Rutgers poll: Nearly half of New Jerseyans won’t get COVID vaccine

Daniel J. Munoz//November 17, 2020//

Rutgers poll: Nearly half of New Jerseyans won’t get COVID vaccine

Daniel J. Munoz//November 17, 2020//

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Nearly half of New Jerseayns said they would not get the COVID-19 vaccine once it’s available, according to a poll released Tuesday, as public confidence and a faulty supply chain threaten to drag out when the public could return to a pre-pandemic lifestyle.

Forty-seven percent of New Jerseyans said they would “probably” or “definitely” not get vaccinated against COVID-19, according to the Rutgers Eagleton Center for Public Interest Polling. The majority of those respondents said they were worried about the side effects of the vaccine, or that they needed more information about it.

Drugmakers Pfizer and Moderna announced this month that their vaccine candidates have shown promising enough results that they’ll seek approval from the U.S. Food and Drug Administration in the coming weeks.

The nation’s nine largest drugmakers in September signed a joint letter promising that their vaccine development would not be politically motivated, at a time when they faced pressure from President Donald Trump for a vaccine announcement ahead of the Nov. 3 election.

“There is pressure but I think the industry communication was to reinforce the fact that they’re not responding to any kind of pressure,” Debbie Hart, founding president and chief executive officer of BioNJ, the state’s trade group for the pharmaceutical industry, said in an interview that month. “The process is just being expedited, but no steps are being cut.”

Moderna said its vaccine was 94.5% effective while Pfizer reported that its candidate was 90%.

Ashley Koning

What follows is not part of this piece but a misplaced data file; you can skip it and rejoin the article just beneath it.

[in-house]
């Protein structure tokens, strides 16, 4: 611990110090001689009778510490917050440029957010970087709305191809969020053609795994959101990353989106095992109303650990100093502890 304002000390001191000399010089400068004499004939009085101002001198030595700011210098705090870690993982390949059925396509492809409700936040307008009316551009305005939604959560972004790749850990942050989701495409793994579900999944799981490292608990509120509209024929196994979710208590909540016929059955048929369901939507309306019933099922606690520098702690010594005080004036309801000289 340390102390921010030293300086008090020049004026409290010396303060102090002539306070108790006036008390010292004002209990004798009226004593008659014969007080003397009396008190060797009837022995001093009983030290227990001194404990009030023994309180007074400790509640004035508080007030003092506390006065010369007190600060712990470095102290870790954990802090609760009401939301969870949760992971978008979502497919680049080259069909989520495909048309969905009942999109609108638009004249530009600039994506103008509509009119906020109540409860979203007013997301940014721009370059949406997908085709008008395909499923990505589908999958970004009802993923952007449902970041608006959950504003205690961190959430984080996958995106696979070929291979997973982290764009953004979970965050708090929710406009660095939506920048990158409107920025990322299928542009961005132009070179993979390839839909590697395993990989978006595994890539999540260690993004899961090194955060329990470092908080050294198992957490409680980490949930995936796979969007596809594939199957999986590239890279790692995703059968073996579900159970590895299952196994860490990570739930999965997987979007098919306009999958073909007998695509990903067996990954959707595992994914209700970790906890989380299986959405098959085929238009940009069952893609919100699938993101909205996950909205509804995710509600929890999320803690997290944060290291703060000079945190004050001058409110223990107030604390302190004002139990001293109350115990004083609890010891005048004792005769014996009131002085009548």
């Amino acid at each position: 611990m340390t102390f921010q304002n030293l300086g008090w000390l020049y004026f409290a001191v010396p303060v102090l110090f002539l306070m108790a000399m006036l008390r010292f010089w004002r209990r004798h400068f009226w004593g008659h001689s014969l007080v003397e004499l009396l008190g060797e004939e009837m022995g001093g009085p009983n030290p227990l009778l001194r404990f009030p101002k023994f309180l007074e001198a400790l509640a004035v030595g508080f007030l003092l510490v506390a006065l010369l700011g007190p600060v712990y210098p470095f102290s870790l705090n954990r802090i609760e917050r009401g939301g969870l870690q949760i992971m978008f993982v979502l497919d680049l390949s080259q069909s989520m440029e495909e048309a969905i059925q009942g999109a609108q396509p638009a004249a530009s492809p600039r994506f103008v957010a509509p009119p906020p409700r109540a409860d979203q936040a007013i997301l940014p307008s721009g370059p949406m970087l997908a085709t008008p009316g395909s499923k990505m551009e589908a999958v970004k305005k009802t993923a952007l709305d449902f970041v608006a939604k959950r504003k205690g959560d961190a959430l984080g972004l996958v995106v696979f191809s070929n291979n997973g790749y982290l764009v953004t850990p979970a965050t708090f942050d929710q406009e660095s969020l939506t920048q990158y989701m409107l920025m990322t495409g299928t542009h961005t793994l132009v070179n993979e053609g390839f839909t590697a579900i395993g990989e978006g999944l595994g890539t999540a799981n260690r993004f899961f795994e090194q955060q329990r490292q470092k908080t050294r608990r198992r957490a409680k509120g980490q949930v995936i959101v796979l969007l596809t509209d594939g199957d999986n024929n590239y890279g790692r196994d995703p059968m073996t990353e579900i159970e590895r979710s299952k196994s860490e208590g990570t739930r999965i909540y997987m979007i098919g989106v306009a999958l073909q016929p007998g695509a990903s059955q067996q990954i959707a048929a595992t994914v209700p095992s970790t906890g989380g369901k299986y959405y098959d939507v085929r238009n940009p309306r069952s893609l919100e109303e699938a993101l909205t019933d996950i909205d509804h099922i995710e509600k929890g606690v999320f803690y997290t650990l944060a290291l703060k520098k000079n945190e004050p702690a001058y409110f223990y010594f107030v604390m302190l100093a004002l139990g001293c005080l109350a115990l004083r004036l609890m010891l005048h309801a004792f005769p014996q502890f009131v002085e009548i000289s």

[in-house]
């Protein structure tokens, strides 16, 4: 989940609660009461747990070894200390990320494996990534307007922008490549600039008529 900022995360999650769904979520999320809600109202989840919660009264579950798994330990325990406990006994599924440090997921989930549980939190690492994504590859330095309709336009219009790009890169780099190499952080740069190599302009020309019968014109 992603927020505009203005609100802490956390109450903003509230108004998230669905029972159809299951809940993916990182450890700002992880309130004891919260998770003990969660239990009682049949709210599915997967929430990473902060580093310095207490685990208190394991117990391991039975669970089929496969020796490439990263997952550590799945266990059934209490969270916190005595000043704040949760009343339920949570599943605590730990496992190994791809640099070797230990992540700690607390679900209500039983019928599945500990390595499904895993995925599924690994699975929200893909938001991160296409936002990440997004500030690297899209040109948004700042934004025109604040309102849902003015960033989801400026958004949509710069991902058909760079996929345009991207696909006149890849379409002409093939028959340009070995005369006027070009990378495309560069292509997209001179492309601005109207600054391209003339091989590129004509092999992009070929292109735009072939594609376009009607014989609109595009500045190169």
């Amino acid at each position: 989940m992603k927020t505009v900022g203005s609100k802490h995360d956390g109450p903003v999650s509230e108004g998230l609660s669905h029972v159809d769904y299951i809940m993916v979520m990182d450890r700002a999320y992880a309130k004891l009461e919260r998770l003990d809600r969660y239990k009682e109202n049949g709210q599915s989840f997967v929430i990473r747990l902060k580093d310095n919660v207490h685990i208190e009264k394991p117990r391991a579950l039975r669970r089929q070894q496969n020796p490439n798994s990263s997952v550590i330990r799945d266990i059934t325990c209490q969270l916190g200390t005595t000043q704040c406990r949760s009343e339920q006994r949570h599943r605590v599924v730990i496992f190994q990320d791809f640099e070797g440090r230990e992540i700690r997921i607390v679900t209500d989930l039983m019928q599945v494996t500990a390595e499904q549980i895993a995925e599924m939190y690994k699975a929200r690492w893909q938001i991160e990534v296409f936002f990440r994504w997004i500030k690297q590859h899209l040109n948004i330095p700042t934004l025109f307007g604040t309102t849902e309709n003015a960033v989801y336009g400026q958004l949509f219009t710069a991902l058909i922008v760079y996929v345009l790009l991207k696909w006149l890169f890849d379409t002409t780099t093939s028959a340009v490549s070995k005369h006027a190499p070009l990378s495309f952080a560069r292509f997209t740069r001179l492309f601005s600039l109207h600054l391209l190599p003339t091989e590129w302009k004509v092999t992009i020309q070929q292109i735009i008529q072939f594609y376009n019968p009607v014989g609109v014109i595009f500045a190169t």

“It is likely that public opinion on immunization will continue to shift and evolve,” Ashley Koning, the center’s director, said in the Tuesday report, in which 1,001 New Jersey adults were interview on the phone between Oct. 18 and 24. The margin of error was plus or minus 3.8 percentage points.

“But right now, a large portion of New Jerseyans are still wary, which makes any future messaging encouraging vaccination that much more important.”

Gov. Phil Murphy and New Jersey Health Commissioner Judith Persichilli said they expect large-scale distribution of the vaccine in April or May.

Those vaccines, they’ve argued, are vital to driving down the spread of the virus, which is in the midst of a second wave both in New Jersey and across the nation.

And that timeline lines up with one laid out by outgoing-President Donald Trump: that the nation would have up to 30 million vaccine doses by the end of the year, and then that amount each month.

“As soon as April, the vaccine will be available to the entire general population,” Trump said during a Nov. 13 public appearance.

The Murphy administration’s goal is to get 70% of New Jersey adults vaccinated within 6 months, compared to the 50% flu vaccination rate among adults, Persichilli said. That could mean 81,000 people a day, five days a week.

“We have to get back in front of this virus as best we can right now, so when a vaccine – or multiple vaccines – are ready for wide scale distribution in what we hope is just a matter of a few months we are in a stronger position for our vaccination program to work,” Murphy said at a Monday press conference.

Vulnerable communities like the elderly, and front line health care workers, would be among the first in New Jersey to get the vaccine, Murphy suggested, once a “first batch” arrives “maybe by the end of the year.”

“The federal government will likely provide guidance on the prioritization of the limited quantities, but it will be up to the states to determine the exact allocation,” Persichilli said in late October.

That first allotment would come out to roughly 100,000 doses, which would cover 50,000 people because it requires two injections roughly a month apart, she added.

A nine-team Vaccine Task Force within the health department will focus on logistics, where the vaccine would be distributed, and “cold chain management.” Both the Pfizer and Moderna vaccines, after all, have to be stored in sub-Arctic temperatures.

Early phase distribution centers would include acute care hospitals, local health departments, retail pharmacies, doctor’s offices, primary care clinics, and mobile and static urgent care centers.